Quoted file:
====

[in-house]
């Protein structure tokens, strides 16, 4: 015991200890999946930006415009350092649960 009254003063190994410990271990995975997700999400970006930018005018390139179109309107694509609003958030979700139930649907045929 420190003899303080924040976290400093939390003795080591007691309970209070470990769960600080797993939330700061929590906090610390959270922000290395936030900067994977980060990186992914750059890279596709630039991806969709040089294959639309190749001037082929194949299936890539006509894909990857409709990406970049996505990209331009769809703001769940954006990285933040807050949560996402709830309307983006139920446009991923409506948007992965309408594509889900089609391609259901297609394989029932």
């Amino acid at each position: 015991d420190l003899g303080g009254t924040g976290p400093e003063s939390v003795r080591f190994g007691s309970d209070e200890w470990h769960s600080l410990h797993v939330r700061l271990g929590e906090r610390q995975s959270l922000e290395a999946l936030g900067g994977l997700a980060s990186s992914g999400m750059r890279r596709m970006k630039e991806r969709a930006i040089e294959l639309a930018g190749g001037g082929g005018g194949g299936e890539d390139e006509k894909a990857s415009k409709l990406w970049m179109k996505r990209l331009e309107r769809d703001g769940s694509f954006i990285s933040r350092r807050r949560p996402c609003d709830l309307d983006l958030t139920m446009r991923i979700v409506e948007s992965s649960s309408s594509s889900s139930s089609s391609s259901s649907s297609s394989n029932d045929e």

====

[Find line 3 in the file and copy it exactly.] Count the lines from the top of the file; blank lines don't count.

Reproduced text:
């Amino acid at each position: 015991d420190l003899g303080g009254t924040g976290p400093e003063s939390v003795r080591f190994g007691s309970d209070e200890w470990h769960s600080l410990h797993v939330r700061l271990g929590e906090r610390q995975s959270l922000e290395a999946l936030g900067g994977l997700a980060s990186s992914g999400m750059r890279r596709m970006k630039e991806r969709a930006i040089e294959l639309a930018g190749g001037g082929g005018g194949g299936e890539d390139e006509k894909a990857s415009k409709l990406w970049m179109k996505r990209l331009e309107r769809d703001g769940s694509f954006i990285s933040r350092r807050r949560p996402c609003d709830l309307d983006l958030t139920m446009r991923i979700v409506e948007s992965s649960s309408s594509s889900s139930s089609s391609s259901s649907s297609s394989n029932d045929e």